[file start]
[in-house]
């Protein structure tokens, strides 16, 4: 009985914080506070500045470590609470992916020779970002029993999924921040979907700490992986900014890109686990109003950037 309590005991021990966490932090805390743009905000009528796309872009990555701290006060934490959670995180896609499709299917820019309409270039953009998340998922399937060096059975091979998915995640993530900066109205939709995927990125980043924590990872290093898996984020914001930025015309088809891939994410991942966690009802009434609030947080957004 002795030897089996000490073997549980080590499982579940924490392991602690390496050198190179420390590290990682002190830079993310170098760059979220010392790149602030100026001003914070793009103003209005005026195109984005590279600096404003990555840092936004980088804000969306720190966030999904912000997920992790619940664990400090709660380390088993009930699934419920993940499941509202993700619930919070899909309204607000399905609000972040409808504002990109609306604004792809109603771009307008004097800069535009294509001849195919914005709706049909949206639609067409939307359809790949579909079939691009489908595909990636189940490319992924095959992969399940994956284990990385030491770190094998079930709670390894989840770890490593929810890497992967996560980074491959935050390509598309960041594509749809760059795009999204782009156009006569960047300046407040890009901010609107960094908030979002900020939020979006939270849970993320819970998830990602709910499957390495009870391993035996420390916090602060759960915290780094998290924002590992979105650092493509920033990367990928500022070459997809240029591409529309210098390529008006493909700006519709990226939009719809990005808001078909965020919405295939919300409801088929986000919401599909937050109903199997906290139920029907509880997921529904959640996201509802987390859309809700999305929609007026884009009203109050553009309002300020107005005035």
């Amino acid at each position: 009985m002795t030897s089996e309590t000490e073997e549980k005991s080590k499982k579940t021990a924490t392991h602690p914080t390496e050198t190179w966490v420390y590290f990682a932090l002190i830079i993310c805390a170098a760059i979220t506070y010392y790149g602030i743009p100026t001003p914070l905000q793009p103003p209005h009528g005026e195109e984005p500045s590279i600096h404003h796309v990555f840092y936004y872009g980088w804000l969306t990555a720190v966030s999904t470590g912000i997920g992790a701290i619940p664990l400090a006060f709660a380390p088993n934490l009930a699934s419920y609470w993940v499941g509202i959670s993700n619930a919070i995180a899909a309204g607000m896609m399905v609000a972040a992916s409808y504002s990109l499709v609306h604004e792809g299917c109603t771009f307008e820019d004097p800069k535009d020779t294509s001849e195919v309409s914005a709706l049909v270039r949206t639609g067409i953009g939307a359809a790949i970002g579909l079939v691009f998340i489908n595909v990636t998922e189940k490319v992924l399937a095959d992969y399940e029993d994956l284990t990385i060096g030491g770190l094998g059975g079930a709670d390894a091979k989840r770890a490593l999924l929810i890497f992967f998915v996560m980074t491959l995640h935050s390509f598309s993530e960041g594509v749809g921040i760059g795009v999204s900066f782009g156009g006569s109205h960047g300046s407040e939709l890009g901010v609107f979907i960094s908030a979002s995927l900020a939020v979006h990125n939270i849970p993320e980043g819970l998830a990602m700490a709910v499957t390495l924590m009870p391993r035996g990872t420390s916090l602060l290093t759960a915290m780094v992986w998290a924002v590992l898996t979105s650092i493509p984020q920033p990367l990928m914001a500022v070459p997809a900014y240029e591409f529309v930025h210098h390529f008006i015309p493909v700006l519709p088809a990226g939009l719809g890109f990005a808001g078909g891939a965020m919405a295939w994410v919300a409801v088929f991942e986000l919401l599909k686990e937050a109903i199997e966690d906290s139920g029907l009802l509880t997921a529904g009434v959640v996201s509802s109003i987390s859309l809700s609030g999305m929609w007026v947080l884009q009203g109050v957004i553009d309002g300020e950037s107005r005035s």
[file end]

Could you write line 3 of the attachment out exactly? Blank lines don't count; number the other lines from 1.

């Amino acid at each position: 009985m002795t030897s089996e309590t000490e073997e549980k005991s080590k499982k579940t021990a924490t392991h602690p914080t390496e050198t190179w966490v420390y590290f990682a932090l002190i830079i993310c805390a170098a760059i979220t506070y010392y790149g602030i743009p100026t001003p914070l905000q793009p103003p209005h009528g005026e195109e984005p500045s590279i600096h404003h796309v990555f840092y936004y872009g980088w804000l969306t990555a720190v966030s999904t470590g912000i997920g992790a701290i619940p664990l400090a006060f709660a380390p088993n934490l009930a699934s419920y609470w993940v499941g509202i959670s993700n619930a919070i995180a899909a309204g607000m896609m399905v609000a972040a992916s409808y504002s990109l499709v609306h604004e792809g299917c109603t771009f307008e820019d004097p800069k535009d020779t294509s001849e195919v309409s914005a709706l049909v270039r949206t639609g067409i953009g939307a359809a790949i970002g579909l079939v691009f998340i489908n595909v990636t998922e189940k490319v992924l399937a095959d992969y399940e029993d994956l284990t990385i060096g030491g770190l094998g059975g079930a709670d390894a091979k989840r770890a490593l999924l929810i890497f992967f998915v996560m980074t491959l995640h935050s390509f598309s993530e960041g594509v749809g921040i760059g795009v999204s900066f782009g156009g006569s109205h960047g300046s407040e939709l890009g901010v609107f979907i960094s908030a979002s995927l900020a939020v979006h990125n939270i849970p993320e980043g819970l998830a990602m700490a709910v499957t390495l924590m009870p391993r035996g990872t420390s916090l602060l290093t759960a915290m780094v992986w998290a924002v590992l898996t979105s650092i493509p984020q920033p990367l990928m914001a500022v070459p997809a900014y240029e591409f529309v930025h210098h390529f008006i015309p493909v700006l519709p088809a990226g939009l719809g890109f990005a808001g078909g891939a965020m919405a295939w994410v919300a409801v088929f991942e986000l919401l599909k686990e937050a109903i199997e966690d906290s139920g029907l009802l509880t997921a529904g009434v959640v996201s509802s109003i987390s859309l809700s609030g999305m929609w007026v947080l884009q009203g109050v957004i553009d309002g300020e950037s107005r005035s």